MIT neuroscientists used calcium imaging to label these pyramidal cells in the brain
(credit: Qian Chen/MIT)

Mapping brain circuits for specific functions

New way to image brain-cell activity could shed light on autism and other psychiatric disorders

October 19, 2012

A team led by MIT neuroscientists has developed a way to monitor how brain cells coordinate with each other to control specific behaviors, such as initiating movement or detecting an odor.

The researchers’ new imaging technique, based on the detection of calcium ions in neurons, could help them map the brain circuits that perform such functions.

It could also provide new insights into the origins of psychiatric diseases, says Guoping Feng, senior author of a paper appearing in the Oct. 18 issue of the journal Neuron.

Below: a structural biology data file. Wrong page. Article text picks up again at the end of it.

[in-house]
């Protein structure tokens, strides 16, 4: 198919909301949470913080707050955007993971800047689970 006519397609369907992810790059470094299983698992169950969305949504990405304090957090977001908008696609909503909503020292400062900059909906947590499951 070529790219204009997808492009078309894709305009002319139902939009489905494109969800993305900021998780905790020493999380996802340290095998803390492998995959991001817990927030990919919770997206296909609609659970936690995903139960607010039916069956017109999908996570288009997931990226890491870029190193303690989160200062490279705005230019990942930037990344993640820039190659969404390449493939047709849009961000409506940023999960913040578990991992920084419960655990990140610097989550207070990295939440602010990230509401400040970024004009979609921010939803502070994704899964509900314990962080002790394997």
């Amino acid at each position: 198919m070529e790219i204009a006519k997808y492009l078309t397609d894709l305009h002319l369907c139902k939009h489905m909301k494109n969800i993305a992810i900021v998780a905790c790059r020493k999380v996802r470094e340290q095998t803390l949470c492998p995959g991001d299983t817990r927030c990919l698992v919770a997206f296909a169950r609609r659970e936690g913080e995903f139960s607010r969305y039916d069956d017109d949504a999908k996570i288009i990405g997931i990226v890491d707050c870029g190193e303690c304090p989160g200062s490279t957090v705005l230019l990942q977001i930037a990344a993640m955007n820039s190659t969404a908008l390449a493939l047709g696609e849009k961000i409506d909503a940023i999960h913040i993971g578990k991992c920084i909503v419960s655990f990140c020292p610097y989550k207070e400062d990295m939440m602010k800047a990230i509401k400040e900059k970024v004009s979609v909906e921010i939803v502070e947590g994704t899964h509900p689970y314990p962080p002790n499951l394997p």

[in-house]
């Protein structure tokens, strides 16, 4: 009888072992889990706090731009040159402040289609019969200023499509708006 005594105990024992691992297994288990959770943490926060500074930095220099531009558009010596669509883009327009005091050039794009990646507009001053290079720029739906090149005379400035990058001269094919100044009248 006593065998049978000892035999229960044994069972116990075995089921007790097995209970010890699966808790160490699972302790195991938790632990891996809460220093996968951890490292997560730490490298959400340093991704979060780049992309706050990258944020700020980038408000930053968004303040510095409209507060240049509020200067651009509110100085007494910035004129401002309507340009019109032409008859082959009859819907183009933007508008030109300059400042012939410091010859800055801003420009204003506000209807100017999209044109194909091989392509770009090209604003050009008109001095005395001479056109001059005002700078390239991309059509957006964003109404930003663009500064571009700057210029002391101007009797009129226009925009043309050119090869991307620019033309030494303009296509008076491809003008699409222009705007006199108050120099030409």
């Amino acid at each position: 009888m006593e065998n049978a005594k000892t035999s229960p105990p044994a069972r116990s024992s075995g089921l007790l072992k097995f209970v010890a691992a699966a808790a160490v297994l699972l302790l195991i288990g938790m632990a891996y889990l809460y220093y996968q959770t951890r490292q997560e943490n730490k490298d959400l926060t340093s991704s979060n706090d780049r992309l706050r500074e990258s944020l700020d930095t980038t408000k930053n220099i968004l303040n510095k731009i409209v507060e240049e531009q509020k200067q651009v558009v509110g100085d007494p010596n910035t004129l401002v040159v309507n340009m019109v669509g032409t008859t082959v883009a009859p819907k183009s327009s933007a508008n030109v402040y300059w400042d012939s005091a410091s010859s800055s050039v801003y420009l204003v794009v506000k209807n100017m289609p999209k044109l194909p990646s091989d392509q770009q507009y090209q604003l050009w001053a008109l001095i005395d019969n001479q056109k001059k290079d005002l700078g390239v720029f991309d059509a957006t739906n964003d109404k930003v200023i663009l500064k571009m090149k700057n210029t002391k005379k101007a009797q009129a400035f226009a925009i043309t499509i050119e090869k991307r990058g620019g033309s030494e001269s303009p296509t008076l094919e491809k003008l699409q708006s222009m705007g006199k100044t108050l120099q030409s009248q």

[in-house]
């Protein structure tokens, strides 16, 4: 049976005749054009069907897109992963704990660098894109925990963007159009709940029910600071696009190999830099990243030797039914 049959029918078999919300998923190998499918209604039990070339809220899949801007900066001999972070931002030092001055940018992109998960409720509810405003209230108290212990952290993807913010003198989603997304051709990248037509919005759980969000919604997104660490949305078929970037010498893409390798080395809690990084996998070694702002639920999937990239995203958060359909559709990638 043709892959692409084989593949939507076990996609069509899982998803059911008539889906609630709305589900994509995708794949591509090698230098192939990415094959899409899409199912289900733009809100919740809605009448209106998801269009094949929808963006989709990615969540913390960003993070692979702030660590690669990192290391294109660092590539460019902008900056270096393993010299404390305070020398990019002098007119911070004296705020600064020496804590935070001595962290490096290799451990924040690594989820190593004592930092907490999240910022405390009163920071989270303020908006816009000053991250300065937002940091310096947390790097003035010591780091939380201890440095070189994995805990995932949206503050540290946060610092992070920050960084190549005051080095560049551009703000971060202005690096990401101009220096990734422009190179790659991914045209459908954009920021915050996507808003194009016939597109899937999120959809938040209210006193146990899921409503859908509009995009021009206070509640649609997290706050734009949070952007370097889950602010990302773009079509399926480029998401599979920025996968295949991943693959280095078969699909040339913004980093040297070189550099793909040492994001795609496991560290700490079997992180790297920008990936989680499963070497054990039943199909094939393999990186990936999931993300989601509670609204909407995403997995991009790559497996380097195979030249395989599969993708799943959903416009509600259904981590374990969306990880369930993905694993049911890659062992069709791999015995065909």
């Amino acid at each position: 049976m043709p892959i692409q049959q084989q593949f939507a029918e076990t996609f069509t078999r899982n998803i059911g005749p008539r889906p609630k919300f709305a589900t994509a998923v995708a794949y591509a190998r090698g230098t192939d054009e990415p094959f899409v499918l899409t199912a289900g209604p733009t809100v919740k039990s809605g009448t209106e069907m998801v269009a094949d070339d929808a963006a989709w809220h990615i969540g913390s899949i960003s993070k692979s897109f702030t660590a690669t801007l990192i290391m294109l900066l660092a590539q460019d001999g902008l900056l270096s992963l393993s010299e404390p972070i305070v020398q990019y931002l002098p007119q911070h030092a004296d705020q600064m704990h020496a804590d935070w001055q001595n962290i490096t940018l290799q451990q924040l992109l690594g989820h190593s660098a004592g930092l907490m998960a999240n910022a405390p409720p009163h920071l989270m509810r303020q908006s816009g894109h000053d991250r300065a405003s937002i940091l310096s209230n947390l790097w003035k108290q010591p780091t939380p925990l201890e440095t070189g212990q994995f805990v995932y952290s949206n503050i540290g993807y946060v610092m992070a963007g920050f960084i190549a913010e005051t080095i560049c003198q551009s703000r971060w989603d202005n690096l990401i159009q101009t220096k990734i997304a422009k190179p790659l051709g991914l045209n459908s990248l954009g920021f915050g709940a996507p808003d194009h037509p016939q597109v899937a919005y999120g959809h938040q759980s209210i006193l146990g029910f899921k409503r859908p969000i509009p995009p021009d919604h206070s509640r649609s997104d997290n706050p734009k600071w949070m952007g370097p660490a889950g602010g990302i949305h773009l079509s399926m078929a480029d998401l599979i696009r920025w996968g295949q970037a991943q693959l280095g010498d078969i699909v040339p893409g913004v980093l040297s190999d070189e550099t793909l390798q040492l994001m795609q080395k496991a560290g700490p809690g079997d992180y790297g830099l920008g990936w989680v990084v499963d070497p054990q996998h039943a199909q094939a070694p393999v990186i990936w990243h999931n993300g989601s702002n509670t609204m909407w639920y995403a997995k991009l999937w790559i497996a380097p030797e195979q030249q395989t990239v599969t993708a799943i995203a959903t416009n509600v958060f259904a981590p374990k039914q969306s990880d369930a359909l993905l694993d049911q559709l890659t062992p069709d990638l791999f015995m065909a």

“To understand psychiatric disorders we need to study animal models, and to find out what’s happening in the brain when the animal is behaving abnormally,” says Feng, the James W. and Patricia Poitras Professor of Neuroscience and a member of the McGovern Institute for Brain Research at MIT. “This is a very powerful tool that will really help us understand animal models of these diseases and study how the brain functions normally and in a diseased state.”

Read more: Mapping brain circuits for specific functions | KurzweilAI.

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